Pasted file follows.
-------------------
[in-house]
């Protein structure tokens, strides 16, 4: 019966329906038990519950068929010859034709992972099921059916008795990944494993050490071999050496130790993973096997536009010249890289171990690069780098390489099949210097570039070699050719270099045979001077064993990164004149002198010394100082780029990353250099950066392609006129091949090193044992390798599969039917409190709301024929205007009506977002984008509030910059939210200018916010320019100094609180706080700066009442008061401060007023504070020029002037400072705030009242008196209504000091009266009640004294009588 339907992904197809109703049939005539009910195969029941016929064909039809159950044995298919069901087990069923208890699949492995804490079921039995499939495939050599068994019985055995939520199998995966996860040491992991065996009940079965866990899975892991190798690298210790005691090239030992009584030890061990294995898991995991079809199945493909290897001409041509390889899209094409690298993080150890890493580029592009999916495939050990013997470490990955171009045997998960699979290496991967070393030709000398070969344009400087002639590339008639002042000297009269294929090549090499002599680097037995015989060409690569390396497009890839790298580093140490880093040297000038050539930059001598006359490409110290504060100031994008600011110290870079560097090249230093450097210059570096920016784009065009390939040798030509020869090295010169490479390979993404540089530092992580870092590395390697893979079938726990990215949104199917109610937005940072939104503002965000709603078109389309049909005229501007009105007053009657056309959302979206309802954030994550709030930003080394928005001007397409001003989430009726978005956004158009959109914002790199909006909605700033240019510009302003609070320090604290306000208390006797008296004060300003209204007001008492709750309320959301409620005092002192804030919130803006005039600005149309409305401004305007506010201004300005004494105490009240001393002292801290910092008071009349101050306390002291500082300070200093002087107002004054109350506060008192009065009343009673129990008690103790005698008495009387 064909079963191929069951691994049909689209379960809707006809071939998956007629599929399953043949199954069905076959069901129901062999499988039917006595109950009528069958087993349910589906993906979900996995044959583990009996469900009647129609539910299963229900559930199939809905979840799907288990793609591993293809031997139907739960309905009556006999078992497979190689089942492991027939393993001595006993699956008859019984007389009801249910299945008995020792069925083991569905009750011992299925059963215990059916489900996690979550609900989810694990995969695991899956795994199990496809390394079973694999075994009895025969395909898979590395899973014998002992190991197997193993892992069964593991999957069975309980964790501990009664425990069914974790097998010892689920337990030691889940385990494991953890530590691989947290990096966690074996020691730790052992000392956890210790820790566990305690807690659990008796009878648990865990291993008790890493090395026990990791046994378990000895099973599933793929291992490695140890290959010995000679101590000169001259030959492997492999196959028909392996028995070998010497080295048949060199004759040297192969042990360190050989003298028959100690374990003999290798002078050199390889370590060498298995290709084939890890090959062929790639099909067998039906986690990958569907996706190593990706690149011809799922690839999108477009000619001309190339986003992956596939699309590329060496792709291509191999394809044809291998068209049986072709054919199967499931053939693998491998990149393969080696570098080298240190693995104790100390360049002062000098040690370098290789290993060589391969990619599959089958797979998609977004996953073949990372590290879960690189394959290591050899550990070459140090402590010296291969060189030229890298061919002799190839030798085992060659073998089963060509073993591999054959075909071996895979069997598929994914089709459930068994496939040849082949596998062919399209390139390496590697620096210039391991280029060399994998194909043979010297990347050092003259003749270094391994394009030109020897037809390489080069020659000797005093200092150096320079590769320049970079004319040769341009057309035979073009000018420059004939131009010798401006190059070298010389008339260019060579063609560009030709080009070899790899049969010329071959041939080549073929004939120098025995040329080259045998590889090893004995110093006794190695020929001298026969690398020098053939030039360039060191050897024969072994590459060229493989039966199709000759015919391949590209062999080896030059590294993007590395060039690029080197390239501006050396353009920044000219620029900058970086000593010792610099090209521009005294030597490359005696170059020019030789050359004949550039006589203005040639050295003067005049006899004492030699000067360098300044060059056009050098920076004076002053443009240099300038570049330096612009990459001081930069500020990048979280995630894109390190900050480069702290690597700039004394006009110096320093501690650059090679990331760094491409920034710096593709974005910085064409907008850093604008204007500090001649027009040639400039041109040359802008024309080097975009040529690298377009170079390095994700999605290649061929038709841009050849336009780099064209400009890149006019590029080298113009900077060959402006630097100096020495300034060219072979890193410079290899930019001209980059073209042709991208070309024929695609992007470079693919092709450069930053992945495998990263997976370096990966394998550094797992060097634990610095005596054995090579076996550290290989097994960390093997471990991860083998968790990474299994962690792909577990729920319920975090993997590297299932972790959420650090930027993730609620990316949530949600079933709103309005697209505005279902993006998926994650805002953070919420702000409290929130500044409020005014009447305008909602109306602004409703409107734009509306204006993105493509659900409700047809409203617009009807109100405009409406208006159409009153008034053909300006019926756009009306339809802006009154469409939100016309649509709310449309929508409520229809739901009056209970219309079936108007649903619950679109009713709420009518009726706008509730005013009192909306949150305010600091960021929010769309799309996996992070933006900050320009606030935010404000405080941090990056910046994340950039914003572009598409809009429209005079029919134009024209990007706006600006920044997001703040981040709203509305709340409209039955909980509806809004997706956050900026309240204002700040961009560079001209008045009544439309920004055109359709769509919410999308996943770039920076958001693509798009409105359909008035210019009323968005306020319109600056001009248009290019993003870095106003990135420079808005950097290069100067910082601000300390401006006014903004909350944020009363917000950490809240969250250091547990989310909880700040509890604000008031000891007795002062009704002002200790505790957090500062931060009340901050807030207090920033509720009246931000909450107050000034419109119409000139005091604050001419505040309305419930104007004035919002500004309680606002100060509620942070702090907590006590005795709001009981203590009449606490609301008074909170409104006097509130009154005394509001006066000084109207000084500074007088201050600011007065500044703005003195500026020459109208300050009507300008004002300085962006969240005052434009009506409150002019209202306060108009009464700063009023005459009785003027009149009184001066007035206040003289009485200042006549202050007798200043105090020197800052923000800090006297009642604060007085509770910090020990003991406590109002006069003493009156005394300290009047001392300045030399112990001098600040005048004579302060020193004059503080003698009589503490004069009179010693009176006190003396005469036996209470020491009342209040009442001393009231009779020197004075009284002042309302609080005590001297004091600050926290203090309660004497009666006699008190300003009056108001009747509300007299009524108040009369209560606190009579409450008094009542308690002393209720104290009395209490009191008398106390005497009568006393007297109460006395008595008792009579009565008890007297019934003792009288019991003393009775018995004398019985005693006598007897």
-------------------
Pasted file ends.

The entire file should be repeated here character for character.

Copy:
[in-house]
């Protein structure tokens, strides 16, 4: 019966329906038990519950068929010859034709992972099921059916008795990944494993050490071999050496130790993973096997536009010249890289171990690069780098390489099949210097570039070699050719270099045979001077064993990164004149002198010394100082780029990353250099950066392609006129091949090193044992390798599969039917409190709301024929205007009506977002984008509030910059939210200018916010320019100094609180706080700066009442008061401060007023504070020029002037400072705030009242008196209504000091009266009640004294009588 339907992904197809109703049939005539009910195969029941016929064909039809159950044995298919069901087990069923208890699949492995804490079921039995499939495939050599068994019985055995939520199998995966996860040491992991065996009940079965866990899975892991190798690298210790005691090239030992009584030890061990294995898991995991079809199945493909290897001409041509390889899209094409690298993080150890890493580029592009999916495939050990013997470490990955171009045997998960699979290496991967070393030709000398070969344009400087002639590339008639002042000297009269294929090549090499002599680097037995015989060409690569390396497009890839790298580093140490880093040297000038050539930059001598006359490409110290504060100031994008600011110290870079560097090249230093450097210059570096920016784009065009390939040798030509020869090295010169490479390979993404540089530092992580870092590395390697893979079938726990990215949104199917109610937005940072939104503002965000709603078109389309049909005229501007009105007053009657056309959302979206309802954030994550709030930003080394928005001007397409001003989430009726978005956004158009959109914002790199909006909605700033240019510009302003609070320090604290306000208390006797008296004060300003209204007001008492709750309320959301409620005092002192804030919130803006005039600005149309409305401004305007506010201004300005004494105490009240001393002292801290910092008071009349101050306390002291500082300070200093002087107002004054109350506060008192009065009343009673129990008690103790005698008495009387 064909079963191929069951691994049909689209379960809707006809071939998956007629599929399953043949199954069905076959069901129901062999499988039917006595109950009528069958087993349910589906993906979900996995044959583990009996469900009647129609539910299963229900559930199939809905979840799907288990793609591993293809031997139907739960309905009556006999078992497979190689089942492991027939393993001595006993699956008859019984007389009801249910299945008995020792069925083991569905009750011992299925059963215990059916489900996690979550609900989810694990995969695991899956795994199990496809390394079973694999075994009895025969395909898979590395899973014998002992190991197997193993892992069964593991999957069975309980964790501990009664425990069914974790097998010892689920337990030691889940385990494991953890530590691989947290990096966690074996020691730790052992000392956890210790820790566990305690807690659990008796009878648990865990291993008790890493090395026990990791046994378990000895099973599933793929291992490695140890290959010995000679101590000169001259030959492997492999196959028909392996028995070998010497080295048949060199004759040297192969042990360190050989003298028959100690374990003999290798002078050199390889370590060498298995290709084939890890090959062929790639099909067998039906986690990958569907996706190593990706690149011809799922690839999108477009000619001309190339986003992956596939699309590329060496792709291509191999394809044809291998068209049986072709054919199967499931053939693998491998990149393969080696570098080298240190693995104790100390360049002062000098040690370098290789290993060589391969990619599959089958797979998609977004996953073949990372590290879960690189394959290591050899550990070459140090402590010296291969060189030229890298061919002799190839030798085992060659073998089963060509073993591999054959075909071996895979069997598929994914089709459930068994496939040849082949596998062919399209390139390496590697620096210039391991280029060399994998194909043979010297990347050092003259003749270094391994394009030109020897037809390489080069020659000797005093200092150096320079590769320049970079004319040769341009057309035979073009000018420059004939131009010798401006190059070298010389008339260019060579063609560009030709080009070899790899049969010329071959041939080549073929004939120098025995040329080259045998590889090893004995110093006794190695020929001298026969690398020098053939030039360039060191050897024969072994590459060229493989039966199709000759015919391949590209062999080896030059590294993007590395060039690029080197390239501006050396353009920044000219620029900058970086000593010792610099090209521009005294030597490359005696170059020019030789050359004949550039006589203005040639050295003067005049006899004492030699000067360098300044060059056009050098920076004076002053443009240099300038570049330096612009990459001081930069500020990048979280995630894109390190900050480069702290690597700039004394006009110096320093501690650059090679990331760094491409920034710096593709974005910085064409907008850093604008204007500090001649027009040639400039041109040359802008024309080097975009040529690298377009170079390095994700999605290649061929038709841009050849336009780099064209400009890149006019590029080298113009900077060959402006630097100096020495300034060219072979890193410079290899930019001209980059073209042709991208070309024929695609992007470079693919092709450069930053992945495998990263997976370096990966394998550094797992060097634990610095005596054995090579076996550290290989097994960390093997471990991860083998968790990474299994962690792909577990729920319920975090993997590297299932972790959420650090930027993730609620990316949530949600079933709103309005697209505005279902993006998926994650805002953070919420702000409290929130500044409020005014009447305008909602109306602004409703409107734009509306204006993105493509659900409700047809409203617009009807109100405009409406208006159409009153008034053909300006019926756009009306339809802006009154469409939100016309649509709310449309929508409520229809739901009056209970219309079936108007649903619950679109009713709420009518009726706008509730005013009192909306949150305010600091960021929010769309799309996996992070933006900050320009606030935010404000405080941090990056910046994340950039914003572009598409809009429209005079029919134009024209990007706006600006920044997001703040981040709203509305709340409209039955909980509806809004997706956050900026309240204002700040961009560079001209008045009544439309920004055109359709769509919410999308996943770039920076958001693509798009409105359909008035210019009323968005306020319109600056001009248009290019993003870095106003990135420079808005950097290069100067910082601000300390401006006014903004909350944020009363917000950490809240969250250091547990989310909880700040509890604000008031000891007795002062009704002002200790505790957090500062931060009340901050807030207090920033509720009246931000909450107050000034419109119409000139005091604050001419505040309305419930104007004035919002500004309680606002100060509620942070702090907590006590005795709001009981203590009449606490609301008074909170409104006097509130009154005394509001006066000084109207000084500074007088201050600011007065500044703005003195500026020459109208300050009507300008004002300085962006969240005052434009009506409150002019209202306060108009009464700063009023005459009785003027009149009184001066007035206040003289009485200042006549202050007798200043105090020197800052923000800090006297009642604060007085509770910090020990003991406590109002006069003493009156005394300290009047001392300045030399112990001098600040005048004579302060020193004059503080003698009589503490004069009179010693009176006190003396005469036996209470020491009342209040009442001393009231009779020197004075009284002042309302609080005590001297004091600050926290203090309660004497009666006699008190300003009056108001009747509300007299009524108040009369209560606190009579409450008094009542308690002393209720104290009395209490009191008398106390005497009568006393007297109460006395008595008792009579009565008890007297019934003792009288019991003393009775018995004398019985005693006598007897």